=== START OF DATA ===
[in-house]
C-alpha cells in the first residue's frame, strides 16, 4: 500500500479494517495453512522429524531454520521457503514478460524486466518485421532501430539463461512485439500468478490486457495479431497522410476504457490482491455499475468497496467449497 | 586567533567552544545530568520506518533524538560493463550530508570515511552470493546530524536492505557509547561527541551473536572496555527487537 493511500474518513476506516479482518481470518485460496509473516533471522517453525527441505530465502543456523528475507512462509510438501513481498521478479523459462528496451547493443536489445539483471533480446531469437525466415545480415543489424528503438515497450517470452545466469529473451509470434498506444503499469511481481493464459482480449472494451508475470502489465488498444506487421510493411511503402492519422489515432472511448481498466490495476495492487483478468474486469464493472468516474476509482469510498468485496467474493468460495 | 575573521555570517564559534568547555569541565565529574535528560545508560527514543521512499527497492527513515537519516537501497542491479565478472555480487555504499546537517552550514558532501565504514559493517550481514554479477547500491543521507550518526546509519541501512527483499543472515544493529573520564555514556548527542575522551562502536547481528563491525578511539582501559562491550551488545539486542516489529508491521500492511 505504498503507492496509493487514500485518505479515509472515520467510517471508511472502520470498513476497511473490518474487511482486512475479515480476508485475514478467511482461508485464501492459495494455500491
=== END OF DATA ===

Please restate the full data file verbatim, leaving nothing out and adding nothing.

[in-house]
C-alpha cells in the first residue's frame, strides 16, 4: 500500500479494517495453512522429524531454520521457503514478460524486466518485421532501430539463461512485439500468478490486457495479431497522410476504457490482491455499475468497496467449497 | 586567533567552544545530568520506518533524538560493463550530508570515511552470493546530524536492505557509547561527541551473536572496555527487537 493511500474518513476506516479482518481470518485460496509473516533471522517453525527441505530465502543456523528475507512462509510438501513481498521478479523459462528496451547493443536489445539483471533480446531469437525466415545480415543489424528503438515497450517470452545466469529473451509470434498506444503499469511481481493464459482480449472494451508475470502489465488498444506487421510493411511503402492519422489515432472511448481498466490495476495492487483478468474486469464493472468516474476509482469510498468485496467474493468460495 | 575573521555570517564559534568547555569541565565529574535528560545508560527514543521512499527497492527513515537519516537501497542491479565478472555480487555504499546537517552550514558532501565504514559493517550481514554479477547500491543521507550518526546509519541501512527483499543472515544493529573520564555514556548527542575522551562502536547481528563491525578511539582501559562491550551488545539486542516489529508491521500492511 505504498503507492496509493487514500485518505479515509472515520467510517471508511472502520470498513476497511473490518474487511482486512475479515480476508485475514478467511482461508485464501492459495494455500491